The European Bank for Reconstruction and Development (EBRD) still expects Ukraine's economy to shrink by 30% in 2022, but for 2023 it has downgraded its growth forecast from 25% to 8%, according to the bank's report "Prospects regional economy" on Wednesday.
"For 2023, the EBRD has lowered its economic recovery forecast to 8% from the higher 25% that was assumed in May, when it was expected that significant recovery work would already be underway," the document says.
The downgrade is a sign of how much uncertainty going forward is affecting Ukraine's economic outlook, the bank adds.
He notes that although the fighting has become more concentrated in recent months, covering an area that generates only about 20% of GDP, the destruction of human capital, infrastructure and productive capacity has been significant.
In particular, approximately 15% of the pre-war population had left the country as of mid-August, and another 15% were internally displaced. Economic activity has been severely disrupted even in regions where there has been no fighting due to supply bottlenecks, logistical problems, financial difficulties and labor shortages.
"The blockade of ports across Russia, preventing the export of agricultural products, and the destruction of many metallurgical enterprises in the east of the country, destroyed two of the country's main exports, which brought almost half of all pre-war export earnings," adds the EBRD.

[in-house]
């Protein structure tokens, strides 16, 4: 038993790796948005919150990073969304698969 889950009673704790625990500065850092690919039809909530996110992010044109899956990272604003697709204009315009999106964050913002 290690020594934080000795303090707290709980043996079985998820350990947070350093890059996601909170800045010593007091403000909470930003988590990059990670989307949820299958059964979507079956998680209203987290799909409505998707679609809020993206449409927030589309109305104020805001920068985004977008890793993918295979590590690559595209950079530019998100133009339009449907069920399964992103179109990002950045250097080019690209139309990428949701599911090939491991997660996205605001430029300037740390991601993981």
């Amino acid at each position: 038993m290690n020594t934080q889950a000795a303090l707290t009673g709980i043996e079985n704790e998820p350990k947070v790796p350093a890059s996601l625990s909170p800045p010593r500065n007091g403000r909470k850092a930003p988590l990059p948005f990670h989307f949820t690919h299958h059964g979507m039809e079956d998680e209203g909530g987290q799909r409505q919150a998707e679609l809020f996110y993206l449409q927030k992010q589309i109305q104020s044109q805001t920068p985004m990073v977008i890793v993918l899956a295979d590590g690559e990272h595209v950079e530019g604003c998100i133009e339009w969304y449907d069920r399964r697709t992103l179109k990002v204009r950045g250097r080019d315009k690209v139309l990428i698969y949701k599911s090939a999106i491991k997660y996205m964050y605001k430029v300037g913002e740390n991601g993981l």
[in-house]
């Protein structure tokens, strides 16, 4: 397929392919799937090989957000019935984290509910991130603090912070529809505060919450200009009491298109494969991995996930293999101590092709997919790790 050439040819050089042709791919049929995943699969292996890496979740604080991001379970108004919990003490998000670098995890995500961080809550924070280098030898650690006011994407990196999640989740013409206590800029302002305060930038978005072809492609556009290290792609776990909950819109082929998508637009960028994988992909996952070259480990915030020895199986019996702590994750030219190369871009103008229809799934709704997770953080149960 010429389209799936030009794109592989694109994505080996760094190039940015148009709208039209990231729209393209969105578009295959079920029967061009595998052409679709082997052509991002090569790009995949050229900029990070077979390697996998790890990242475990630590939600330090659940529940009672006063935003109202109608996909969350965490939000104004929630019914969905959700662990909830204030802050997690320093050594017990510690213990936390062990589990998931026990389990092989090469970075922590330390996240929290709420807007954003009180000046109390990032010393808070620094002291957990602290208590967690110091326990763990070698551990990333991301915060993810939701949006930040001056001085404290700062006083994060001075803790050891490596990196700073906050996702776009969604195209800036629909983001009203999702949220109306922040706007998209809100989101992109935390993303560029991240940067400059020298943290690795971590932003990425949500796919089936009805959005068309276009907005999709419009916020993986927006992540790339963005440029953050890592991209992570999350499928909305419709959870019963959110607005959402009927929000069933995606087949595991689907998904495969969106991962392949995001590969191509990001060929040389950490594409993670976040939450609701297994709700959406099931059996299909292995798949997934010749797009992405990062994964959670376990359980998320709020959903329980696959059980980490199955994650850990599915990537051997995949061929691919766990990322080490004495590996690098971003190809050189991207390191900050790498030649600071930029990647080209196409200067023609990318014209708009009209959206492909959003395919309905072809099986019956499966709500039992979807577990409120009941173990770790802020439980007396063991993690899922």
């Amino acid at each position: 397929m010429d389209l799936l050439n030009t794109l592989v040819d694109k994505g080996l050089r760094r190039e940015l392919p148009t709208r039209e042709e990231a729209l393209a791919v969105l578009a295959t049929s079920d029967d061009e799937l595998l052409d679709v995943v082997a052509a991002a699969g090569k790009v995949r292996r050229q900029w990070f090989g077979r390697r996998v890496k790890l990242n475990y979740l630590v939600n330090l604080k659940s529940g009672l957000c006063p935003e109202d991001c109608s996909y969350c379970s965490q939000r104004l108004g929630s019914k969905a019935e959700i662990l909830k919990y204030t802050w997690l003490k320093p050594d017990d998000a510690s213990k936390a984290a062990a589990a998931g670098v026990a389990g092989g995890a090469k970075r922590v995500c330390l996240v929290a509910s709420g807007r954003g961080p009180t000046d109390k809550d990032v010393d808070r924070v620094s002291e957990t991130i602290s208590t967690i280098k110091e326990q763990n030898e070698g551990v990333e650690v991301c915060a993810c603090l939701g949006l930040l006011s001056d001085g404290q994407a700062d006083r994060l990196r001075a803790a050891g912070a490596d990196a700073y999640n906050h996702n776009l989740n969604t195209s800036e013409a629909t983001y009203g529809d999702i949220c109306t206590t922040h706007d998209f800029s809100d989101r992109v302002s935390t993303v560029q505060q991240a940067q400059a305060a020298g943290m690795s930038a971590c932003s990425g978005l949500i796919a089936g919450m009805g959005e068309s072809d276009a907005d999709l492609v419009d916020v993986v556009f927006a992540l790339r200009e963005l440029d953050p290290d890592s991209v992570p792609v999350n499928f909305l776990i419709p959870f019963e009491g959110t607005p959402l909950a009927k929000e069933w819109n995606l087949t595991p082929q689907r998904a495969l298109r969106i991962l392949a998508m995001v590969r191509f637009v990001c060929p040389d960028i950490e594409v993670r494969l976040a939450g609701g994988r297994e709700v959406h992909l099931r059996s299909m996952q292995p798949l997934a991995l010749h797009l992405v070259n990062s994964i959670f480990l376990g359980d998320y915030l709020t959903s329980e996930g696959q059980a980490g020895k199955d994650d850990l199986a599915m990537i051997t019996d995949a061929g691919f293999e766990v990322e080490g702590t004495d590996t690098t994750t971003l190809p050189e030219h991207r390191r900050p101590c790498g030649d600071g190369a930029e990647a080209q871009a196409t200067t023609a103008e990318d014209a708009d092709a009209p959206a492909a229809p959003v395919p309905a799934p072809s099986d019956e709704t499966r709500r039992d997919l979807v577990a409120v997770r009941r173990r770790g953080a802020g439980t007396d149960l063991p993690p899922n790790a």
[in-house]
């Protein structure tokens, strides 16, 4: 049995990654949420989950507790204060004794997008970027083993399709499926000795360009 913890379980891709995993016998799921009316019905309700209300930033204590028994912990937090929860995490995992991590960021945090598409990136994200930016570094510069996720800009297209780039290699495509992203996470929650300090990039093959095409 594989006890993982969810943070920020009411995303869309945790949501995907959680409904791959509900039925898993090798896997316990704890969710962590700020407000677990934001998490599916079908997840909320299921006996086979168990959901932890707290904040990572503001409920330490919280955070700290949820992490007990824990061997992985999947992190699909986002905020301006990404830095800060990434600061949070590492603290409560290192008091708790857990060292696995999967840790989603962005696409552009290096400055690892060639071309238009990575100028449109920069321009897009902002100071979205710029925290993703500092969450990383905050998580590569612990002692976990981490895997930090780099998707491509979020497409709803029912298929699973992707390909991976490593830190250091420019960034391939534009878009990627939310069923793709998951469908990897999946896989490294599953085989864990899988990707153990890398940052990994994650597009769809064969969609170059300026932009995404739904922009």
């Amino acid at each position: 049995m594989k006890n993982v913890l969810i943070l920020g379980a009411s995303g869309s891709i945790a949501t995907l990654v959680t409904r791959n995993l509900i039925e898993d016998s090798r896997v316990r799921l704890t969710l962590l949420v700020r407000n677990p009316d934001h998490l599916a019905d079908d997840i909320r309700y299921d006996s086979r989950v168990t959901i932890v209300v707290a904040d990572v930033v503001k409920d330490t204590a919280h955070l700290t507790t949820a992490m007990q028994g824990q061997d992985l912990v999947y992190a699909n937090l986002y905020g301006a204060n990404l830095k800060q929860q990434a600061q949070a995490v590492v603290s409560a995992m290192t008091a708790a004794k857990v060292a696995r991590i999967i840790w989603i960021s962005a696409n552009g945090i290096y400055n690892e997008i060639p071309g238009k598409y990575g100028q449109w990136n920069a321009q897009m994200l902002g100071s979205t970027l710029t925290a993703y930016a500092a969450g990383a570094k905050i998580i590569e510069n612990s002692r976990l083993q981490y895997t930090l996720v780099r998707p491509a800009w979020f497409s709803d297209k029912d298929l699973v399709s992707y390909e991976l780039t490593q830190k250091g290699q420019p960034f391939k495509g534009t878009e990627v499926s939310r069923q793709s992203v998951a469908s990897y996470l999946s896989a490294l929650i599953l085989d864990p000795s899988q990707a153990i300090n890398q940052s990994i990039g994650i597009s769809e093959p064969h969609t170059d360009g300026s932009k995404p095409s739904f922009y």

He recalls that GDP fell 15.1% year-on-year in the first quarter of 2022 and 37.2% in the second quarter, when the most persistent and wide-ranging fighting took place. Inflation rose to 23.8% in August 2022 due to supply disruptions and a sharp increase in the budget deficit.
Furthermore, the country's initial high dependence on cash financing of the budget deficit against the background of a significant external financing gap led to a depletion of foreign exchange reserves by 20% as of July 2022, despite the presence of capital controls. This prompted the central bank to raise the discount rate from 10% to 25% in June and conduct a one-time devaluation of the national currency by 20% in July.
At the same time, the situation began to improve, partly due to an increase in external financing inflows in August and September. As a result, by the end of August, gold and foreign exchange reserves won back half of the losses.
In addition, the recent resumption of grain exports from some ports and the expectation of sufficient external financing could be a positive factor for economic activity in the following months of 2022.
"However, the risks to forecasts are exceptionally high depending on the duration and intensity of the war," the bank notes.
As reported, the government expects GDP to fall by 33.2% this year and grow by 4.6% next year.
According to the results of the current year, the National Bank predicts a decline in GDP by 33.4% and its growth by 5.5% in 2023.